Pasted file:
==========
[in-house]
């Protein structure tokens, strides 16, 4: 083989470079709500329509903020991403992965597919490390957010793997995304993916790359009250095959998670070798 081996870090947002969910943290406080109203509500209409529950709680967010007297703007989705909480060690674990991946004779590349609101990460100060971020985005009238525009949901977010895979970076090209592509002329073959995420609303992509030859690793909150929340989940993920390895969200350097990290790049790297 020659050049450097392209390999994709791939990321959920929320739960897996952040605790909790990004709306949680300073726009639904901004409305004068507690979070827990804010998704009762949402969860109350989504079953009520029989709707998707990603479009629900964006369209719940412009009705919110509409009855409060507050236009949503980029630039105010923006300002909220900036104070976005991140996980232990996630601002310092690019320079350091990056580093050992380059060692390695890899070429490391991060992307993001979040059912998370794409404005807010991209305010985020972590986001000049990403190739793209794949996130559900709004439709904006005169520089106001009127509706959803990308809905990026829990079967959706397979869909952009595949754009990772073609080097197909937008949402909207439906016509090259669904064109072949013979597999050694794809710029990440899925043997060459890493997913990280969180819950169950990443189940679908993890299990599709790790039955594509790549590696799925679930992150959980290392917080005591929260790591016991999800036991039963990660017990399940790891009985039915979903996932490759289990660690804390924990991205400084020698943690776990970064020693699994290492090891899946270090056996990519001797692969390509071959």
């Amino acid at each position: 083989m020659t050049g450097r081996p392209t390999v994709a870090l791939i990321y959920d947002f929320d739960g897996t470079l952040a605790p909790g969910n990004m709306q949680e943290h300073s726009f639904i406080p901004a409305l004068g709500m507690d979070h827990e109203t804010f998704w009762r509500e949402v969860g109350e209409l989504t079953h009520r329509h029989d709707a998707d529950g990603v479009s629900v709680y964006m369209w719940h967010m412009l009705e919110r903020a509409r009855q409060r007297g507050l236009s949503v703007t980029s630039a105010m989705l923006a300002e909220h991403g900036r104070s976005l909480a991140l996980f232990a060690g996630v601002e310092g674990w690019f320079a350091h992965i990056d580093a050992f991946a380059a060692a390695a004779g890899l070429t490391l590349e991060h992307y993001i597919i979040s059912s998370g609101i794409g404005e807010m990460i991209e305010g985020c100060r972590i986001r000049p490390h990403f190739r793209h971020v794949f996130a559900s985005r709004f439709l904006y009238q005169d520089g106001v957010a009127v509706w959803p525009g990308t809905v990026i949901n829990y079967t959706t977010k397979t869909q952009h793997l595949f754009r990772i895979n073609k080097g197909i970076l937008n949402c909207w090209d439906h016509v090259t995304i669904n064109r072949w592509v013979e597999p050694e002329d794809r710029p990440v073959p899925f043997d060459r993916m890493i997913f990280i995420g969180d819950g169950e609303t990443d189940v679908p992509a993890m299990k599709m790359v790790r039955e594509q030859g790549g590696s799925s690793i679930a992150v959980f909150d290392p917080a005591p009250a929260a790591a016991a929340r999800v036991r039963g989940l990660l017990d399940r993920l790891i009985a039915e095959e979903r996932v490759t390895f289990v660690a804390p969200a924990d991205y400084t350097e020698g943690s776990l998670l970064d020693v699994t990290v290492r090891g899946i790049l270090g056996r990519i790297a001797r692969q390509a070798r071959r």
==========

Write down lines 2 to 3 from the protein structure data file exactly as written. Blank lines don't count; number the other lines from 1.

């Protein structure tokens, strides 16, 4: 083989470079709500329509903020991403992965597919490390957010793997995304993916790359009250095959998670070798 081996870090947002969910943290406080109203509500209409529950709680967010007297703007989705909480060690674990991946004779590349609101990460100060971020985005009238525009949901977010895979970076090209592509002329073959995420609303992509030859690793909150929340989940993920390895969200350097990290790049790297 020659050049450097392209390999994709791939990321959920929320739960897996952040605790909790990004709306949680300073726009639904901004409305004068507690979070827990804010998704009762949402969860109350989504079953009520029989709707998707990603479009629900964006369209719940412009009705919110509409009855409060507050236009949503980029630039105010923006300002909220900036104070976005991140996980232990996630601002310092690019320079350091990056580093050992380059060692390695890899070429490391991060992307993001979040059912998370794409404005807010991209305010985020972590986001000049990403190739793209794949996130559900709004439709904006005169520089106001009127509706959803990308809905990026829990079967959706397979869909952009595949754009990772073609080097197909937008949402909207439906016509090259669904064109072949013979597999050694794809710029990440899925043997060459890493997913990280969180819950169950990443189940679908993890299990599709790790039955594509790549590696799925679930992150959980290392917080005591929260790591016991999800036991039963990660017990399940790891009985039915979903996932490759289990660690804390924990991205400084020698943690776990970064020693699994290492090891899946270090056996990519001797692969390509071959």
């Amino acid at each position: 083989m020659t050049g450097r081996p392209t390999v994709a870090l791939i990321y959920d947002f929320d739960g897996t470079l952040a605790p909790g969910n990004m709306q949680e943290h300073s726009f639904i406080p901004a409305l004068g709500m507690d979070h827990e109203t804010f998704w009762r509500e949402v969860g109350e209409l989504t079953h009520r329509h029989d709707a998707d529950g990603v479009s629900v709680y964006m369209w719940h967010m412009l009705e919110r903020a509409r009855q409060r007297g507050l236009s949503v703007t980029s630039a105010m989705l923006a300002e909220h991403g900036r104070s976005l909480a991140l996980f232990a060690g996630v601002e310092g674990w690019f320079a350091h992965i990056d580093a050992f991946a380059a060692a390695a004779g890899l070429t490391l590349e991060h992307y993001i597919i979040s059912s998370g609101i794409g404005e807010m990460i991209e305010g985020c100060r972590i986001r000049p490390h990403f190739r793209h971020v794949f996130a559900s985005r709004f439709l904006y009238q005169d520089g106001v957010a009127v509706w959803p525009g990308t809905v990026i949901n829990y079967t959706t977010k397979t869909q952009h793997l595949f754009r990772i895979n073609k080097g197909i970076l937008n949402c909207w090209d439906h016509v090259t995304i669904n064109r072949w592509v013979e597999p050694e002329d794809r710029p990440v073959p899925f043997d060459r993916m890493i997913f990280i995420g969180d819950g169950e609303t990443d189940v679908p992509a993890m299990k599709m790359v790790r039955e594509q030859g790549g590696s799925s690793i679930a992150v959980f909150d290392p917080a005591p009250a929260a790591a016991a929340r999800v036991r039963g989940l990660l017990d399940r993920l790891i009985a039915e095959e979903r996932v490759t390895f289990v660690a804390p969200a924990d991205y400084t350097e020698g943690s776990l998670l970064d020693v699994t990290v290492r090891g899946i790049l270090g056996r990519i790297a001797r692969q390509a070798r071959r």